God you are a moron. Venezuela's economy was in tatters well before any US sanctions were put in place. It has been that way for almost a decade now.
As to Iran, the initial sanctions were waived for almost every country that Iran traded to, only recently have those waivers been removed. If you think that Iran still isn't trading oil to select customers then I think you need some lessons in International politics and business.
When oil went from under $30 to upwards of $70 in the period form 2017 - 2018 did it have anything whatsoever to do with oil sanctions anywhere? NO it didn't, it was a product of US companies having cut back on production due to low price with demand trucking ahead like it always has, steadily increasing such that demand outpaced supply and hence price increases. And what we are seeing now is the same scenario reasserting itself. Increased production from US unconvenitonals has caused supply to outpace demand and hence lower prices. Any potential war premiums for oil are short lived (as they always have been), especially when Saudi Arabia still has 2-3 MMB/d of spare capacity.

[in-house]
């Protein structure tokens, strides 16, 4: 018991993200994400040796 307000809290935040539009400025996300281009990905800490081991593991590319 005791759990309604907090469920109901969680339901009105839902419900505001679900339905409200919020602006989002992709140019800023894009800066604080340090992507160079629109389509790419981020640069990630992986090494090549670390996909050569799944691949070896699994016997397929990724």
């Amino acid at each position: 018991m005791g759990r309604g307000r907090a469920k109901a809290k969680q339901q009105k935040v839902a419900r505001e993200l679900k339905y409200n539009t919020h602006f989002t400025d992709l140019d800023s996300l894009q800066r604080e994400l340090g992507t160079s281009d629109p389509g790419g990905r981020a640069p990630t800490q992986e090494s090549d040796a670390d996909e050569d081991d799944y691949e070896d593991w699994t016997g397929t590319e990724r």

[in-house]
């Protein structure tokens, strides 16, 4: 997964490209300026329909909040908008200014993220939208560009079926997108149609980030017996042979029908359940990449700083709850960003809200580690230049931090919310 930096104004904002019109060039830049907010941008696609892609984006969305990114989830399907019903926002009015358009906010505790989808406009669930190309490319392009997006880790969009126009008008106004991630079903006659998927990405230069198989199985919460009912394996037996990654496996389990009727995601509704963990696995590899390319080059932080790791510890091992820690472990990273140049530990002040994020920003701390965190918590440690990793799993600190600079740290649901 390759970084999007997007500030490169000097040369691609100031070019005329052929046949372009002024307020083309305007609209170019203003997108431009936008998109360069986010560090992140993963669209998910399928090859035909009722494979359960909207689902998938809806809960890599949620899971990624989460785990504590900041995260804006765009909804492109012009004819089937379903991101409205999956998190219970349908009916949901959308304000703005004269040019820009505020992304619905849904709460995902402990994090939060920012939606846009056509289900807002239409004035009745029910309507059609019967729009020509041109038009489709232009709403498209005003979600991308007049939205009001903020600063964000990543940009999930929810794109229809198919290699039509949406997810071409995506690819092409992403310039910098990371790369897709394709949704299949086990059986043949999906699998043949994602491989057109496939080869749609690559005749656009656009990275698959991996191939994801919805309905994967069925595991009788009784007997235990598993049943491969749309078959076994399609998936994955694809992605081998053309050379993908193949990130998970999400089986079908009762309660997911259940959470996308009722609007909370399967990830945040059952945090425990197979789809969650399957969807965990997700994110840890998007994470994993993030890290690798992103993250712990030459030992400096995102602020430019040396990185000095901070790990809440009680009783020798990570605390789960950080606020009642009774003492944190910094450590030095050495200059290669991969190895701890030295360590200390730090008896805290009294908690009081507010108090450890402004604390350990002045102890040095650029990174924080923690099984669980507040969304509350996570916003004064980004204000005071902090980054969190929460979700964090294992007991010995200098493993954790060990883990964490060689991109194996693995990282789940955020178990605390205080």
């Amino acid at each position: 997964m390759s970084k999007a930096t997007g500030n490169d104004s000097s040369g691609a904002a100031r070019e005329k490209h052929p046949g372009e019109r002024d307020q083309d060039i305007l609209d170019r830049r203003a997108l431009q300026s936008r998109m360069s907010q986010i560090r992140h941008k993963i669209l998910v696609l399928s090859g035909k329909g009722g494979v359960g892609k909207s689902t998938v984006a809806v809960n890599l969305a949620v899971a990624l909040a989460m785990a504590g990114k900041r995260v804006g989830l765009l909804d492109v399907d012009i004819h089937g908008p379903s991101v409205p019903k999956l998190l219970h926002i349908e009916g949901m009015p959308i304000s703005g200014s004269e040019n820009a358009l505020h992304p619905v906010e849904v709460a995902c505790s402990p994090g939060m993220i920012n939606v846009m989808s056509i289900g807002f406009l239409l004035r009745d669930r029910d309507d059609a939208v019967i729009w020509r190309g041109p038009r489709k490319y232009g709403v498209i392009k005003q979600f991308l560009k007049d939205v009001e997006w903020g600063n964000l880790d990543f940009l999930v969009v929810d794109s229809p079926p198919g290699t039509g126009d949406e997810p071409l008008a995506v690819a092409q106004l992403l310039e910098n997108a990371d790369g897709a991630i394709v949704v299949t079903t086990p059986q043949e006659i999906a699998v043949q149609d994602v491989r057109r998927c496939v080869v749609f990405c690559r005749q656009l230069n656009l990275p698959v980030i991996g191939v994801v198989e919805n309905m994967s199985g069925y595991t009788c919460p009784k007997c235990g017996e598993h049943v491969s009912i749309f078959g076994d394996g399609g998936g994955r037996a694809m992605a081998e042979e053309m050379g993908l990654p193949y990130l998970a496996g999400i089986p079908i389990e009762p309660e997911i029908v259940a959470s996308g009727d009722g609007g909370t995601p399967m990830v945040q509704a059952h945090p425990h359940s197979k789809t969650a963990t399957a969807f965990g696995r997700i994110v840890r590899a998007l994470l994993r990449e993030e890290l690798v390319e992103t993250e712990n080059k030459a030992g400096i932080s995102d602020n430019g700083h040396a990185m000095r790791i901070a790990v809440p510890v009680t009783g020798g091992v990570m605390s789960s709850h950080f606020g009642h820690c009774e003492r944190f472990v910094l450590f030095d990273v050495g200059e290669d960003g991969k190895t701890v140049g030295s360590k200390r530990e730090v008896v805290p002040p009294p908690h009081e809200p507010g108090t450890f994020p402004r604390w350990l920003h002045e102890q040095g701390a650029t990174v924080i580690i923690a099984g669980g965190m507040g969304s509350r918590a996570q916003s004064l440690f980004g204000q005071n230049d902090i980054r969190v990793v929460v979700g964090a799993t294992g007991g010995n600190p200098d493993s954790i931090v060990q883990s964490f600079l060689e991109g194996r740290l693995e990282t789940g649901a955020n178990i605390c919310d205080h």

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Re: Stock Market Crash! (merged) Pt. 7

Unread postby GHung » Sat 22 Jun 2019, 09:38:01

rockdoc123 wrote:
The US has had to destroy the economies of two nations to keep the price of oil elevated enough to keep its own petroleum industry from collapsing. Venezuela and Iran have had over 5 mb/d shut-in to facilitate the great "intervention". Because depletion never sleeps the US will have to find its next victim to eviscerate to support the price of oil, and that is likely to march us all off to WWIII.